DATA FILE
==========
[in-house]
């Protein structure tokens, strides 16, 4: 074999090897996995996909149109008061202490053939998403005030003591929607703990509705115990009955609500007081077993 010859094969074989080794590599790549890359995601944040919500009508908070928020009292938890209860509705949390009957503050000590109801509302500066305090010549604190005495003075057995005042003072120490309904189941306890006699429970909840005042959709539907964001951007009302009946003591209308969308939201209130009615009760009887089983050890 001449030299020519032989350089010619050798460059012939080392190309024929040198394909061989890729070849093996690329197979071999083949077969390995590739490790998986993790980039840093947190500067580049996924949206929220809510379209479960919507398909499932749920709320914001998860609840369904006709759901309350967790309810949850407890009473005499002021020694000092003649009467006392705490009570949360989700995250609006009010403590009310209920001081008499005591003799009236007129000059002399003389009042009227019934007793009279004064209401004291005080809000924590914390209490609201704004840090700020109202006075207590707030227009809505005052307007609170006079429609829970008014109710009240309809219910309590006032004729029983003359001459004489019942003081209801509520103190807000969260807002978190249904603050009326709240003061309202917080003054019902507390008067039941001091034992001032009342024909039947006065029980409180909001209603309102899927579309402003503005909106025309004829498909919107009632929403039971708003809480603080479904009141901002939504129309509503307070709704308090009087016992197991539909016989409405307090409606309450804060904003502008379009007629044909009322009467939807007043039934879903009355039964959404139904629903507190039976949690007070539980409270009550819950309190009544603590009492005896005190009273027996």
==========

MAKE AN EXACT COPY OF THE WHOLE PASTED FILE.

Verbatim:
[in-house]
């Protein structure tokens, strides 16, 4: 074999090897996995996909149109008061202490053939998403005030003591929607703990509705115990009955609500007081077993 010859094969074989080794590599790549890359995601944040919500009508908070928020009292938890209860509705949390009957503050000590109801509302500066305090010549604190005495003075057995005042003072120490309904189941306890006699429970909840005042959709539907964001951007009302009946003591209308969308939201209130009615009760009887089983050890 001449030299020519032989350089010619050798460059012939080392190309024929040198394909061989890729070849093996690329197979071999083949077969390995590739490790998986993790980039840093947190500067580049996924949206929220809510379209479960919507398909499932749920709320914001998860609840369904006709759901309350967790309810949850407890009473005499002021020694000092003649009467006392705490009570949360989700995250609006009010403590009310209920001081008499005591003799009236007129000059002399003389009042009227019934007793009279004064209401004291005080809000924590914390209490609201704004840090700020109202006075207590707030227009809505005052307007609170006079429609829970008014109710009240309809219910309590006032004729029983003359001459004489019942003081209801509520103190807000969260807002978190249904603050009326709240003061309202917080003054019902507390008067039941001091034992001032009342024909039947006065029980409180909001209603309102899927579309402003503005909106025309004829498909919107009632929403039971708003809480603080479904009141901002939504129309509503307070709704308090009087016992197991539909016989409405307090409606309450804060904003502008379009007629044909009322009467939807007043039934879903009355039964959404139904629903507190039976949690007070539980409270009550819950309190009544603590009492005896005190009273027996």